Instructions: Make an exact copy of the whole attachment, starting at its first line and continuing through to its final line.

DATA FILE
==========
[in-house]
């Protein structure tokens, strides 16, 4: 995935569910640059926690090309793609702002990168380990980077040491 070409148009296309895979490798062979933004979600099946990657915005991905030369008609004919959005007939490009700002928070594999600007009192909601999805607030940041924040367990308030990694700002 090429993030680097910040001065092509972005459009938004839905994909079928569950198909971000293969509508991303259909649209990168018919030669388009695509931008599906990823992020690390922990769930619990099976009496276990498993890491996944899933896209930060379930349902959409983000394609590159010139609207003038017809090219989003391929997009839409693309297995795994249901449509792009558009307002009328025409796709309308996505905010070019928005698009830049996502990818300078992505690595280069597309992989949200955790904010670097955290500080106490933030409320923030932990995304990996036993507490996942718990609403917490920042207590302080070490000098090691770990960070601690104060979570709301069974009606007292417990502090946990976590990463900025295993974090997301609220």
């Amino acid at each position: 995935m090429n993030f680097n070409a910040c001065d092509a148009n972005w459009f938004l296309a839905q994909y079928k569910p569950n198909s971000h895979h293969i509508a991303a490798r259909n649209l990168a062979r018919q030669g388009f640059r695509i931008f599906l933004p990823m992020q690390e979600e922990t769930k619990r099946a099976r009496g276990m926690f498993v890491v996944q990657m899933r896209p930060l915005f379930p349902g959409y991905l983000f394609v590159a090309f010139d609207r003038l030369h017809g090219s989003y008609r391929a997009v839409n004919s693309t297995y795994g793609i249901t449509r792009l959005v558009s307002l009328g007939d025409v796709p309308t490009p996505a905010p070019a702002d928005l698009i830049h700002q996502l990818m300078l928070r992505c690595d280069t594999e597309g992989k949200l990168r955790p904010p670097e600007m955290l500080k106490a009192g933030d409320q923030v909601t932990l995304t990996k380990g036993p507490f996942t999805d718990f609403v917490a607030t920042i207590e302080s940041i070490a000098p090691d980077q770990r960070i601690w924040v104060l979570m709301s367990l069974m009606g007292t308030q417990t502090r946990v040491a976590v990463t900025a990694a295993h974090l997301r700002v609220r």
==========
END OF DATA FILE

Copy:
[in-house]
């Protein structure tokens, strides 16, 4: 995935569910640059926690090309793609702002990168380990980077040491 070409148009296309895979490798062979933004979600099946990657915005991905030369008609004919959005007939490009700002928070594999600007009192909601999805607030940041924040367990308030990694700002 090429993030680097910040001065092509972005459009938004839905994909079928569950198909971000293969509508991303259909649209990168018919030669388009695509931008599906990823992020690390922990769930619990099976009496276990498993890491996944899933896209930060379930349902959409983000394609590159010139609207003038017809090219989003391929997009839409693309297995795994249901449509792009558009307002009328025409796709309308996505905010070019928005698009830049996502990818300078992505690595280069597309992989949200955790904010670097955290500080106490933030409320923030932990995304990996036993507490996942718990609403917490920042207590302080070490000098090691770990960070601690104060979570709301069974009606007292417990502090946990976590990463900025295993974090997301609220």
């Amino acid at each position: 995935m090429n993030f680097n070409a910040c001065d092509a148009n972005w459009f938004l296309a839905q994909y079928k569910p569950n198909s971000h895979h293969i509508a991303a490798r259909n649209l990168a062979r018919q030669g388009f640059r695509i931008f599906l933004p990823m992020q690390e979600e922990t769930k619990r099946a099976r009496g276990m926690f498993v890491v996944q990657m899933r896209p930060l915005f379930p349902g959409y991905l983000f394609v590159a090309f010139d609207r003038l030369h017809g090219s989003y008609r391929a997009v839409n004919s693309t297995y795994g793609i249901t449509r792009l959005v558009s307002l009328g007939d025409v796709p309308t490009p996505a905010p070019a702002d928005l698009i830049h700002q996502l990818m300078l928070r992505c690595d280069t594999e597309g992989k949200l990168r955790p904010p670097e600007m955290l500080k106490a009192g933030d409320q923030v909601t932990l995304t990996k380990g036993p507490f996942t999805d718990f609403v917490a607030t920042i207590e302080s940041i070490a000098p090691d980077q770990r960070i601690w924040v104060l979570m709301s367990l069974m009606g007292t308030q417990t502090r946990v040491a976590v990463t900025a990694a295993h974090l997301r700002v609220r």